Problem-based learning can put students on the path to math success. In this post, we’ll dig a little deeper into what it is, what it’s not, and teachers’ role in putting it into action.
You can read the first post in this series here.
Tackling real-world questions
In our previous post, we established that a problem-based math curriculum sets math students up for long-term success. We showed that lessons in a problem-based learning model introduce students to interesting and often real-world problems or tasks that require them to draw on background knowledge, previously learned content, and/or new information.
Problem-based learning vs. teaching as presenting
With traditional show-and-tell pedagogy, the teacher describes the procedures and formulas to answer problems and then gives students an opportunity to practice what they’ve been shown. This model is very common—most middle school and high school math teachers report using it as their primary mode of instruction.
With this approach, instruction is focused on getting answers through isolated skills and processes, so many students fail to develop the conceptual foundations required for the math to make sense. This often means students don’t know when a piece of knowledge is useful to a new, novel problem.
While teachers may be able to make a given lesson fun (for example, by turning it into a game), the math in the lesson is often uninspiring. Students may remember the game, but forget the math.
The limits of telling students how to do things
The occasional use of direct instruction is not always a bad option for teachers. Not all concepts and skills require substantial inquiry in order to stick or make sense.
But there are limits to deploying direct instruction as the primary mode of teaching. They include the following:
- For routine algorithmic problems such as calculating the sum of two multi-digit numbers, teaching has to involve a certain amount of telling—but just telling students how do something doesn’t set them up for success. Students remember algorithms better over the long term when those procedures are grounded in conceptual understanding. If students forget a procedure, conceptual understanding can help them recover it.
- Not every problem is routine or has an algorithm. Word problems are a big part of math, and word problems aren’t routine. No algorithm can make solving them a mechanical process. Instead, students have to comprehend the situation and create equations or models that reflect the relationships presented in the problem.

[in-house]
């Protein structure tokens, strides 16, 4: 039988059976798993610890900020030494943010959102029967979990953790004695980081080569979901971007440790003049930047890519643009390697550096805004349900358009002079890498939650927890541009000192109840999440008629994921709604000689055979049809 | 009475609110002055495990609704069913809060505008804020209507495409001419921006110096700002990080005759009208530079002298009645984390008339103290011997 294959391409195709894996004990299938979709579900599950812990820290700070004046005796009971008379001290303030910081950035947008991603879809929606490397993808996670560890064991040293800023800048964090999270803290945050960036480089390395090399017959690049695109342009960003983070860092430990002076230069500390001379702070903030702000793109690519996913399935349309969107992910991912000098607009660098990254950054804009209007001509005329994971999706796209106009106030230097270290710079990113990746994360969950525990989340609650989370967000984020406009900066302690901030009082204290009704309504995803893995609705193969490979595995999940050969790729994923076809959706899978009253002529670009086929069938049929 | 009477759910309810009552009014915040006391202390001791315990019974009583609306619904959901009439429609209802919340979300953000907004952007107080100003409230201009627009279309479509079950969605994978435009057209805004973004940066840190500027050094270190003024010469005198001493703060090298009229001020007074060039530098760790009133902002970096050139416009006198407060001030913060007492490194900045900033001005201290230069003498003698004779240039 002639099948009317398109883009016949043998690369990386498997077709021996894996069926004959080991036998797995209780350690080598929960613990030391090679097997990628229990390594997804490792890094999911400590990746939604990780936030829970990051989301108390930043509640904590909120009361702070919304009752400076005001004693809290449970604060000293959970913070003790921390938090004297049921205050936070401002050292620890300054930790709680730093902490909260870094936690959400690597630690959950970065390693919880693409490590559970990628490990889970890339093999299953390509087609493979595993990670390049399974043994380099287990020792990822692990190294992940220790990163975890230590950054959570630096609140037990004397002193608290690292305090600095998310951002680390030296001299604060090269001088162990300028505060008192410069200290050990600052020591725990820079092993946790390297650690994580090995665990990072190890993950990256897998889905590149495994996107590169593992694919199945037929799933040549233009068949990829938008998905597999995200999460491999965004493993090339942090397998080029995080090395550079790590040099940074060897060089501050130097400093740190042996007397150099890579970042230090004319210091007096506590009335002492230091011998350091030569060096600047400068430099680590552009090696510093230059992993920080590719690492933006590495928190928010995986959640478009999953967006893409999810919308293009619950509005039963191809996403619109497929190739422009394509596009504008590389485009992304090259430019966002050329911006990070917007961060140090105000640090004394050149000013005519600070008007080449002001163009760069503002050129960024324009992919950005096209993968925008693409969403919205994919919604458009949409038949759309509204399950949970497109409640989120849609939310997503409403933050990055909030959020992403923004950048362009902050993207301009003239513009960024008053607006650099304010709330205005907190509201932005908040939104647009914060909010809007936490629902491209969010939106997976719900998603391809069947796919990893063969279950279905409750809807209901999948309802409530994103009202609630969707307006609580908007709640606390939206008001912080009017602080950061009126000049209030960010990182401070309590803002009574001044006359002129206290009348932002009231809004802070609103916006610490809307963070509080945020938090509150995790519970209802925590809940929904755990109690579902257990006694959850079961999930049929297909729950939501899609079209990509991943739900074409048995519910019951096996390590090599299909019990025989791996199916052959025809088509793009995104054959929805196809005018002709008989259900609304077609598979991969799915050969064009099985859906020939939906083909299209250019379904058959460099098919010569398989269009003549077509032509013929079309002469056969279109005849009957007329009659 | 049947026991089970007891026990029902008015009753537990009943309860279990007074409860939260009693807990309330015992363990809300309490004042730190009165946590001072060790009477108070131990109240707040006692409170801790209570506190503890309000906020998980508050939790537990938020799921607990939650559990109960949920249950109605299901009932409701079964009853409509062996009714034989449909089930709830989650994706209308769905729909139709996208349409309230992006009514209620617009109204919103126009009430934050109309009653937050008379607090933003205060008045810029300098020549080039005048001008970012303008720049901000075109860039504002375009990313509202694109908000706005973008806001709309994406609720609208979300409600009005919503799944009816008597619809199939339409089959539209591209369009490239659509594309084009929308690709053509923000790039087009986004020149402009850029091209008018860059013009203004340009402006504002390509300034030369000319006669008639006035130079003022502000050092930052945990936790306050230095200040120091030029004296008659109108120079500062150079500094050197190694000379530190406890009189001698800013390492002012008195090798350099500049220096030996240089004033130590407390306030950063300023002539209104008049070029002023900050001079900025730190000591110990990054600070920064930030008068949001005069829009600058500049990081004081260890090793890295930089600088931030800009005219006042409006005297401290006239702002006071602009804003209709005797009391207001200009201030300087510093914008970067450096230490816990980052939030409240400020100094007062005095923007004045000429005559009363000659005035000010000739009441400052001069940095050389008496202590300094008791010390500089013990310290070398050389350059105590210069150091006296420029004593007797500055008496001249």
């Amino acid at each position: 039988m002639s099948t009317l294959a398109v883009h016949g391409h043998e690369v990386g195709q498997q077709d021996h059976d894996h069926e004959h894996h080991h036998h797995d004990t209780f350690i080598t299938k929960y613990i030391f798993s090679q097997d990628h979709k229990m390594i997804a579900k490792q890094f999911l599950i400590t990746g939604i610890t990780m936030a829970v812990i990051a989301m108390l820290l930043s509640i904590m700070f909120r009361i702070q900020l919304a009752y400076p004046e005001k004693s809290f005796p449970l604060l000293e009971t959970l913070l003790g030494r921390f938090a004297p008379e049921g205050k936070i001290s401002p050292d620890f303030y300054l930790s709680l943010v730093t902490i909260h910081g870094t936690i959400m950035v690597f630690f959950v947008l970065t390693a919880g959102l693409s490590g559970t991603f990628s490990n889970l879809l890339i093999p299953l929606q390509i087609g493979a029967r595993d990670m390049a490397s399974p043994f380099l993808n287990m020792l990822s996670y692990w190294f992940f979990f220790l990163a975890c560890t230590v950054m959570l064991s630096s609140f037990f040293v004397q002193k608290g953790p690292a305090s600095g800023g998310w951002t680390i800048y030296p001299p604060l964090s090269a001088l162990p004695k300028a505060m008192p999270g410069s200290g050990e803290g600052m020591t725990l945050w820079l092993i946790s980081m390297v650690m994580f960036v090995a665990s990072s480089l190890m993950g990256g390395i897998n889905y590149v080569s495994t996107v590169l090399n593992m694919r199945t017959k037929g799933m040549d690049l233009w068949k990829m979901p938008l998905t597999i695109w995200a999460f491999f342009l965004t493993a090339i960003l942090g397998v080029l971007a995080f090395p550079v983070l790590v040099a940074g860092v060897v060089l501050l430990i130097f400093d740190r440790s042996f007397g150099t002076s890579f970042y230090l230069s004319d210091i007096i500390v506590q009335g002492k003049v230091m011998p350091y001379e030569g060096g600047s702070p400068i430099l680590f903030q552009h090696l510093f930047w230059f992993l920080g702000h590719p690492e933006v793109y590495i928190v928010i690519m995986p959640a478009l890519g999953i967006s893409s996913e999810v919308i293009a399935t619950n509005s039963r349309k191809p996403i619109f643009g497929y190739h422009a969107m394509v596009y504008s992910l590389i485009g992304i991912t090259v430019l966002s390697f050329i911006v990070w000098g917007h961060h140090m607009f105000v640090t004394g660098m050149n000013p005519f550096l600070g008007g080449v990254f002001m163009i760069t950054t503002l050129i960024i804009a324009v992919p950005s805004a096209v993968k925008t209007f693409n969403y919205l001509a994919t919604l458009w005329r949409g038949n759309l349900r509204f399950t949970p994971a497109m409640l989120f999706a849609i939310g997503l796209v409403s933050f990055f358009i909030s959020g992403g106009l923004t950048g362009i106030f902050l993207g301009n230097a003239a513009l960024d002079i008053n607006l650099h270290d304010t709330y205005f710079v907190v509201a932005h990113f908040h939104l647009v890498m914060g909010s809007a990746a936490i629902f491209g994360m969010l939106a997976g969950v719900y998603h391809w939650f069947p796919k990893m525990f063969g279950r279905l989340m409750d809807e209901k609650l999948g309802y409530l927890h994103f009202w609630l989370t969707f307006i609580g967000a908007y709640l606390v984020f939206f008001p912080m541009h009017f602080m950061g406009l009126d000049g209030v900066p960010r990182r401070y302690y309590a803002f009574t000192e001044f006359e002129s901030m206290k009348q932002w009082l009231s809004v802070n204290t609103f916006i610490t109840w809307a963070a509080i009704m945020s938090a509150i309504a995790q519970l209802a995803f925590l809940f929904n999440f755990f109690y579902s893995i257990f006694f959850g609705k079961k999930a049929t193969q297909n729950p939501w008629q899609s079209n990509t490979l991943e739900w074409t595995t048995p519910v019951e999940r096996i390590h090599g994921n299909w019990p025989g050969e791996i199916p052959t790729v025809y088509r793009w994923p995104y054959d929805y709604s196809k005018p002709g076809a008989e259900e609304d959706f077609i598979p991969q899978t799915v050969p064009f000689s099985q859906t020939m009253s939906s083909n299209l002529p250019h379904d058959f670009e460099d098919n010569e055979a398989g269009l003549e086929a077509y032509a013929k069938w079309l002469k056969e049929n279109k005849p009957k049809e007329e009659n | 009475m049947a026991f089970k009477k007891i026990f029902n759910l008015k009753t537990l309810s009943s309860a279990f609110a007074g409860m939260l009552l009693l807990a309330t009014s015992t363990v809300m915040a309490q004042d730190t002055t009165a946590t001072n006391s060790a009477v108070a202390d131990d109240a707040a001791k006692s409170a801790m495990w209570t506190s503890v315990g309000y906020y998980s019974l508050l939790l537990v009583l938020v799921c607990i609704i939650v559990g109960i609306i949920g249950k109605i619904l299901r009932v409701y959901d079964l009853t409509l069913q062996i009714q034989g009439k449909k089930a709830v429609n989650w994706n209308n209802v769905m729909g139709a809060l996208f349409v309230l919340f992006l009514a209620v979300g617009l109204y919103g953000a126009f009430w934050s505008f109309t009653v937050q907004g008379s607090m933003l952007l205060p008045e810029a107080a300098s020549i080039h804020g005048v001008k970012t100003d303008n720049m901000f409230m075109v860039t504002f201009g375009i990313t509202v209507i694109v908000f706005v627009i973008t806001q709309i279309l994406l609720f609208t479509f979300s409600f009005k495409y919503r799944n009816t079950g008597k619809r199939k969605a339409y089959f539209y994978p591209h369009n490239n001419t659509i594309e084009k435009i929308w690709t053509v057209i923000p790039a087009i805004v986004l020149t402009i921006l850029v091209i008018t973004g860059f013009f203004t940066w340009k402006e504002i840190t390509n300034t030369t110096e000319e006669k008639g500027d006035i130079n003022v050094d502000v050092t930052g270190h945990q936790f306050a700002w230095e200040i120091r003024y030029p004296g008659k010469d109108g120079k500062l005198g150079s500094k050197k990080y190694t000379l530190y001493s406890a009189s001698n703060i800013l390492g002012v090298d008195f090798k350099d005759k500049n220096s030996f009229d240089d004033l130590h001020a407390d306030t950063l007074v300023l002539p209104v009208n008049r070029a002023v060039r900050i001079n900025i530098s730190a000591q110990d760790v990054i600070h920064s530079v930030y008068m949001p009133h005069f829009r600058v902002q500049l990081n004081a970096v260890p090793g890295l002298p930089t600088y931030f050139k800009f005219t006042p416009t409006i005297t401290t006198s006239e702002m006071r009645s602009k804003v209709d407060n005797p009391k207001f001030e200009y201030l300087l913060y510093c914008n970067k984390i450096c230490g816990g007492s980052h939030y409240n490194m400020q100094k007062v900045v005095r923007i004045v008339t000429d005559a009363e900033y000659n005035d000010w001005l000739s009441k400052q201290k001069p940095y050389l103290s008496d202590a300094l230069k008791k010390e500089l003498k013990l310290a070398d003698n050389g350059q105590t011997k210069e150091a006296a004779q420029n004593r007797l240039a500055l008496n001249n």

- In middle school math, algorithms become even less prevalent. As soon as rational numbers enter the scene, even a numerical calculation like -1(-1 – 1) has elements of strategy.
Algebra often presents a student with choices, as when solving an equation like 3(x + 1) = 6. Will they begin by using the distributive property to rewrite the equation as 3x + 3 = 6? Or should they begin by dividing both sides of the original equation by 3 to obtain x + 1 = 2?
With problem-based pedagogy, choices about how to solve a word problem or which calculation strategy to pick can become learning moments. If some students do it one way while other students do it another way, both groups can learn by discussing how the two methods relate.
How Amplify Math can help
Amplify Math lessons help teachers cultivate and structure these student conversations. The program includes easy-to-follow instructional supports that make implementing a problem-based program more effective and enjoyable for both teachers and students. The lessons are designed to elicit creative thinking and get students collaborating.
By working on problems that are intriguing, engaging, and relevant, students see how the math they are learning in class connects to their everyday lives. Students are placed into situations where they need to reason, collaborate, revise their thinking, and apply what they’ve learned.